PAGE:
Blocked bladder in cats

A blocked bladder means your cat can’t pee (pass urine) or can only pass a dribble of urine or blood. About 5% of cats get some sort of urinary tract problem in their lives. But young neutered (castrated) male cats who live indoors are most at risk of a blocked bladder. A blocked bladder is a life-threatening emergency for your cat.

The bladder is part of the body’s waste-disposal system.  Pee removes harmful waste products from inside your cat’s body. If your cat can’t pee, toxic waste builds up inside their body, making them very sick very quickly. The bladder may even burst. A blocked cat won’t survive more than 4 or 5 days without prompt treatment. Around 10% of cat emergencies and specialist cases are male cats with blocked bladders. The outlook is best when the problem is quickly identified and treated.


What to do

What to do if your cat has a blocked bladder:

A blocked bladder is a veterinary emergency!

Call your nearest vet if your cat can’t pass any pee.

Recognise the warning signs.

Speak to a vet if your cat is taking longer to pee than normal.



Common causes of a blocked bladder in cats

A blocked bladder means pee can’t pass through the urethra. This is the tube that carries urine from the bladder to outside the body. Anything which narrows the urethra can cause a blocked bladder.

This includes:

  • Mucus and debris: cells, fat, waste sludge.
  • Crystals or stones formed from chemicals and minerals in the urine.
  • Inflammation and scarring from previous damage.
  • Muscle spasm: the muscles surrounding the urethra contract. Possibly triggered by stress.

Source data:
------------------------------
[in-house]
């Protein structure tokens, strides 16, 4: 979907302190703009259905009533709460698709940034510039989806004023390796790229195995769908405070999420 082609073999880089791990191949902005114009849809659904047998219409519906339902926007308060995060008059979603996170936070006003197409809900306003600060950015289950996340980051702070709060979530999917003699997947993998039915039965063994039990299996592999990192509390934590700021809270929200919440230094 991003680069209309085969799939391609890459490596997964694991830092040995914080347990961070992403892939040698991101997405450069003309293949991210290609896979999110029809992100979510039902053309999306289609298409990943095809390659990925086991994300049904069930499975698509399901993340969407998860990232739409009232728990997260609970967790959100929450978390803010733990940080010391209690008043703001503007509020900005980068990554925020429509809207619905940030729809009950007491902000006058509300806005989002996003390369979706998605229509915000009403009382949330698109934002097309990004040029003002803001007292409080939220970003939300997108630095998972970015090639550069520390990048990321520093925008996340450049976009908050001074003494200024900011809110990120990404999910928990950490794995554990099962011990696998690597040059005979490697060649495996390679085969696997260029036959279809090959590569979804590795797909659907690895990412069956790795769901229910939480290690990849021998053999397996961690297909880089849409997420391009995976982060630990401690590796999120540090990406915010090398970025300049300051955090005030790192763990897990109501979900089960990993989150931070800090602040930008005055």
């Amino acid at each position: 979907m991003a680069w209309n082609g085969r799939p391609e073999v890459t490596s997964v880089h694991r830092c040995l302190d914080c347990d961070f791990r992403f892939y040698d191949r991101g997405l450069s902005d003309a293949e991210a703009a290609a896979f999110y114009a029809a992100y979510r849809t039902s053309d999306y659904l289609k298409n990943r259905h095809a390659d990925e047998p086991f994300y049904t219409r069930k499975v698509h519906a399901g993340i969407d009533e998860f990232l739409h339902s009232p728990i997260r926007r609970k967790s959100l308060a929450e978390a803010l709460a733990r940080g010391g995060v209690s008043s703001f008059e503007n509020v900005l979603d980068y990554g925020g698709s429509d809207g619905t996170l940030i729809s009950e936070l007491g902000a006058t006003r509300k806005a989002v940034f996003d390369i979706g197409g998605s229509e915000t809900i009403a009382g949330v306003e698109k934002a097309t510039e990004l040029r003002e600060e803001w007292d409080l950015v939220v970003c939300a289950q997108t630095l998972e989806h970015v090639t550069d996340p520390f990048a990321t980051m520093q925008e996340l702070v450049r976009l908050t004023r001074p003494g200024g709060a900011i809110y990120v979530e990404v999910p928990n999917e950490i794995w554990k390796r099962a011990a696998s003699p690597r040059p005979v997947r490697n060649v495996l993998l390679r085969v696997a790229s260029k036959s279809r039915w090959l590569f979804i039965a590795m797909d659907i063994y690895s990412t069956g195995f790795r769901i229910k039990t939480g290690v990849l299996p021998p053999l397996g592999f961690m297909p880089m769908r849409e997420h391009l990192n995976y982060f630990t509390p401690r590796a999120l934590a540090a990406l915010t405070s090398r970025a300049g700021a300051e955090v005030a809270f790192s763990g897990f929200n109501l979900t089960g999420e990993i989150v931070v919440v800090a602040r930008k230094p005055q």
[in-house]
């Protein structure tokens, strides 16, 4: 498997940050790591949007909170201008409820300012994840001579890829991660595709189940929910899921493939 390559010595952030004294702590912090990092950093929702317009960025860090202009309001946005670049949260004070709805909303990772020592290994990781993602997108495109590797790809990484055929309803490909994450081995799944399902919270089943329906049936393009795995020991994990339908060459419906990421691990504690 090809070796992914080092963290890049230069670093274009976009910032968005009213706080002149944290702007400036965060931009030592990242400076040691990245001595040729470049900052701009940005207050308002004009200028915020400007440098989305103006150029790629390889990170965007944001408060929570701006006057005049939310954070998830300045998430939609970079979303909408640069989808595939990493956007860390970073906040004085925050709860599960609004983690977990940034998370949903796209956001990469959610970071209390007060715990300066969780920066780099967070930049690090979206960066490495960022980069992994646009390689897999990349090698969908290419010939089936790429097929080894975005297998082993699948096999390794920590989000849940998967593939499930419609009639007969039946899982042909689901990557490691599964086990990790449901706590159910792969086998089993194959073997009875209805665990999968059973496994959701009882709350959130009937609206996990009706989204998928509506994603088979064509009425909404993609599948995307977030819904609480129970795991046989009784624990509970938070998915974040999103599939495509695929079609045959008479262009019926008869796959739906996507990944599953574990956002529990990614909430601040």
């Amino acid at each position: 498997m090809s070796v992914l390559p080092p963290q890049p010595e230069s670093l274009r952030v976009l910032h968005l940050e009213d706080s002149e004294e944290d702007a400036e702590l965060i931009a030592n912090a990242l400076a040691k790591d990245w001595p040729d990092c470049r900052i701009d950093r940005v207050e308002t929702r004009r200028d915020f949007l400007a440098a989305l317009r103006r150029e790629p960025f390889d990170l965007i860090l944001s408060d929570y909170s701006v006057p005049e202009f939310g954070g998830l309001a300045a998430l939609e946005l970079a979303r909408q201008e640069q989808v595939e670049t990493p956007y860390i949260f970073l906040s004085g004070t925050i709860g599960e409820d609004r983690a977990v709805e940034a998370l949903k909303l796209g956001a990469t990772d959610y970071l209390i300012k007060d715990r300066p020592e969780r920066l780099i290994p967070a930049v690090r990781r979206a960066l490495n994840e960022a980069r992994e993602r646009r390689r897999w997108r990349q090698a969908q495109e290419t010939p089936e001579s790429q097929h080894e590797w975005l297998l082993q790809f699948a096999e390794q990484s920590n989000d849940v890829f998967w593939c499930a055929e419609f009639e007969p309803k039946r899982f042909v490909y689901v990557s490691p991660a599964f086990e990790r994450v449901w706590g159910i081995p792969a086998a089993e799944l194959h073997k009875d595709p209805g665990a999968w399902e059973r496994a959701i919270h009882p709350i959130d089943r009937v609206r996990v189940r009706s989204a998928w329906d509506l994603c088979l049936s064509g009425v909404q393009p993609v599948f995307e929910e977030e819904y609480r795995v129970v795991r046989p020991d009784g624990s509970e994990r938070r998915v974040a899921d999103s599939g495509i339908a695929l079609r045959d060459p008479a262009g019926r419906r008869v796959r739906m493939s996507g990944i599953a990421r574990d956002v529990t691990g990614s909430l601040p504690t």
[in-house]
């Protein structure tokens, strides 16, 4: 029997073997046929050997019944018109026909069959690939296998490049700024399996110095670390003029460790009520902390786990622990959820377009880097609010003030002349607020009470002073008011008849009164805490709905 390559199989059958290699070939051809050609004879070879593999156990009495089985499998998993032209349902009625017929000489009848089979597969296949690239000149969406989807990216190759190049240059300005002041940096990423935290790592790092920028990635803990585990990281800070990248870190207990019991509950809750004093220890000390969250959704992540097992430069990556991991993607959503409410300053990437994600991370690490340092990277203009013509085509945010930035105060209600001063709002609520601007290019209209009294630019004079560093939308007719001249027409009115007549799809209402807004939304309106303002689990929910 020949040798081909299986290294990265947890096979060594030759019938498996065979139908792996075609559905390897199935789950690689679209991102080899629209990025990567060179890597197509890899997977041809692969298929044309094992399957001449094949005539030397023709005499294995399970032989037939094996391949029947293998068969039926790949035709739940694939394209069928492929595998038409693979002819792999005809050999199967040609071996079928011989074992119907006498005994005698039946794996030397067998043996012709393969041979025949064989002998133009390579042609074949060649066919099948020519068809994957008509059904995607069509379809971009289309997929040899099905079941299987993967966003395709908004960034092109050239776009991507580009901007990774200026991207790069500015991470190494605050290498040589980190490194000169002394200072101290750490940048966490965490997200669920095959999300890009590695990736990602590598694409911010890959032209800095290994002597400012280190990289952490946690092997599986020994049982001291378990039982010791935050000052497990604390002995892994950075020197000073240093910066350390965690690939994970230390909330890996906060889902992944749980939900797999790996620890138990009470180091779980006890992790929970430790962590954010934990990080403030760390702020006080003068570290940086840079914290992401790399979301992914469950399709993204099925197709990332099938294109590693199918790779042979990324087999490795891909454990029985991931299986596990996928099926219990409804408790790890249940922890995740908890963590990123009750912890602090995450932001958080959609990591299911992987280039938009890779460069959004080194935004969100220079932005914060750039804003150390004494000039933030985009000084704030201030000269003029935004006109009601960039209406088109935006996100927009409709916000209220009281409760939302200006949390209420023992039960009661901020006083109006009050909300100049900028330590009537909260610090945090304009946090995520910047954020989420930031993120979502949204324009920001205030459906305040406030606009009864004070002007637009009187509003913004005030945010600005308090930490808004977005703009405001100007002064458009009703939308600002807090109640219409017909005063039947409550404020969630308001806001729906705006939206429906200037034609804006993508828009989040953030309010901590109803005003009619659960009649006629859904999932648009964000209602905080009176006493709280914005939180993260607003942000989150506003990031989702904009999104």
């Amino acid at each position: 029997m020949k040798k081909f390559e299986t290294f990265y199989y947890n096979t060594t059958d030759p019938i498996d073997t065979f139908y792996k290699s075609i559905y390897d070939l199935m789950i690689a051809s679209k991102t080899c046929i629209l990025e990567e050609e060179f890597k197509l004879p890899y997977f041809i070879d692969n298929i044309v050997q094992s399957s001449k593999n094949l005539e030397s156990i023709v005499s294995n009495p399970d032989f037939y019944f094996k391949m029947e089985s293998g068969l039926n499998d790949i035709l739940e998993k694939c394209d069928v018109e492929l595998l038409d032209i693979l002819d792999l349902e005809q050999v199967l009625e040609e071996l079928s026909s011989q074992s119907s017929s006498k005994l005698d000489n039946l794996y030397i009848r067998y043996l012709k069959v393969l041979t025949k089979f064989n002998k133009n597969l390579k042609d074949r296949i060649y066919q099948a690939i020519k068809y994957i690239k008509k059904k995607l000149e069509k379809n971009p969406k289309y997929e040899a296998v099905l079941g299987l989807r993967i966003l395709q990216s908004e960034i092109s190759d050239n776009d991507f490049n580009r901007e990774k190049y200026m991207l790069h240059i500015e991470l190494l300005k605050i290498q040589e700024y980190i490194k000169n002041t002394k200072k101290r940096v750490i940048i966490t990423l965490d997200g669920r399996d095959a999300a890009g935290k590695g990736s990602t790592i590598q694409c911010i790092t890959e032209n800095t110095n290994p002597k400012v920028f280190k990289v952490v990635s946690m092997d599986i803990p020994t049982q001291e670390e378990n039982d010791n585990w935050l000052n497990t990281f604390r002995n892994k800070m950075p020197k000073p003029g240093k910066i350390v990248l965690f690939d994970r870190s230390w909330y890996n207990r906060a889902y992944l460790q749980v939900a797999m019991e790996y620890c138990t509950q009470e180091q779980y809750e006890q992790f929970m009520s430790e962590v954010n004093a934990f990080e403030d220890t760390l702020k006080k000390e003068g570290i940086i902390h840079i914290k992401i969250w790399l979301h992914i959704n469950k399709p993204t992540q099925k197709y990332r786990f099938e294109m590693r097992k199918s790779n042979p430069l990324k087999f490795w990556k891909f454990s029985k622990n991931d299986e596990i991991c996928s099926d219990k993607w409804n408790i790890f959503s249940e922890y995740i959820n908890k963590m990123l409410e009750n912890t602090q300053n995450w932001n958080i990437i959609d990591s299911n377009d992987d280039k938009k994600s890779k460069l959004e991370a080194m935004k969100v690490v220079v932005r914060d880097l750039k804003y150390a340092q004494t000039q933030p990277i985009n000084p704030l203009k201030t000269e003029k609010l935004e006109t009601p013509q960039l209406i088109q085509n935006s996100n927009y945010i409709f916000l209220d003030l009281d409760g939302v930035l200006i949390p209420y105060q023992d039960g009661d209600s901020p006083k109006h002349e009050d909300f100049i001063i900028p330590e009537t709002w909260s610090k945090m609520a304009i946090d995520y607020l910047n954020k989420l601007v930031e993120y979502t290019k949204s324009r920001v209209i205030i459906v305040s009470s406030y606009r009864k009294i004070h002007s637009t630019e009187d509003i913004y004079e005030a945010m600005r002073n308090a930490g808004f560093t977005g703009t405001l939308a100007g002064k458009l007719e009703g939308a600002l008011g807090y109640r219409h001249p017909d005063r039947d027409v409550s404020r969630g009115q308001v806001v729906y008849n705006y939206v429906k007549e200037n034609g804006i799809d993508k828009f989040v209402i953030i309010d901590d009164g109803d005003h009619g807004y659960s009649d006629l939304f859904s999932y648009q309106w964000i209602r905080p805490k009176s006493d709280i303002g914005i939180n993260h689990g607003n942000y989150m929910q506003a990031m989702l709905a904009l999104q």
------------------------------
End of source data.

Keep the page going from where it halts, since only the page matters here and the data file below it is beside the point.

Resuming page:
• Cancer.

Acute kidney disease in cats

When to worry

Should you be worried about a blocked bladder?

A blocked bladder is a veterinary emergency.

Cats can die from a blocked bladder.

Call a vet immediately if your cat is showing symptoms of a blocked bladder

A blocked bladder results in toxins building up inside your cat’s body. Symptoms include:

Joii can help with advice on:

  • Recognising signs of a blocked bladder or urinary tract disorder
  • Optimising your cats water intake
  • Feeding the best diet for your cat’s needs
  • Keeping your cat active and stimulated
  • Managing stress in cats
  • Giving medicine to cats

Burst bladder

A burst bladder releases urine and all its toxins into the tummy (abdomen). This causes a nasty inflammation called peritonitis. Few cats will survive this.



Prevention tips to reduce the risk of a blocked bladder in cats

Ensure your cat drinks as much as possible

  • Make fresh water readily available whether that’s in bowls, water fountains, dripping taps or human tumblers – cats do have their preferences!

Feed indoor cats wet food, unless it’s a diet specifically for bladder health, such as Hills Urinary Health:

  • Add water or salt-free stock to any food to increase water content.

Keep your cat active and slim:

  • Feed a healthy well-balanced diet.
  • Provide toys and climbing trees for indoor cats for exercise and brain stimulation.

Minimise stress. In some cats, stress causes urethral muscle spasm which leads to blocked bladder symptoms:

  • Keep to feeding and household routines where possible.
  • Provide your cat with a safe place to hide away from visitors, new puppies or kittens, young children etc.
  • Use calming diffusers or supplements to help your cat cope with changes.



How to tell if your cat has a blocked bladder

Warning signs of blockage include:

  • Making repeated visits to the litter tray.
  • Straining and yowling when trying to pee.
  • Peeing small amounts in unusual places.
  • Swollen abdomen (tummy).

The problem will be harder to spot in cats who pee and poo outdoors!

If you notice any of these signs: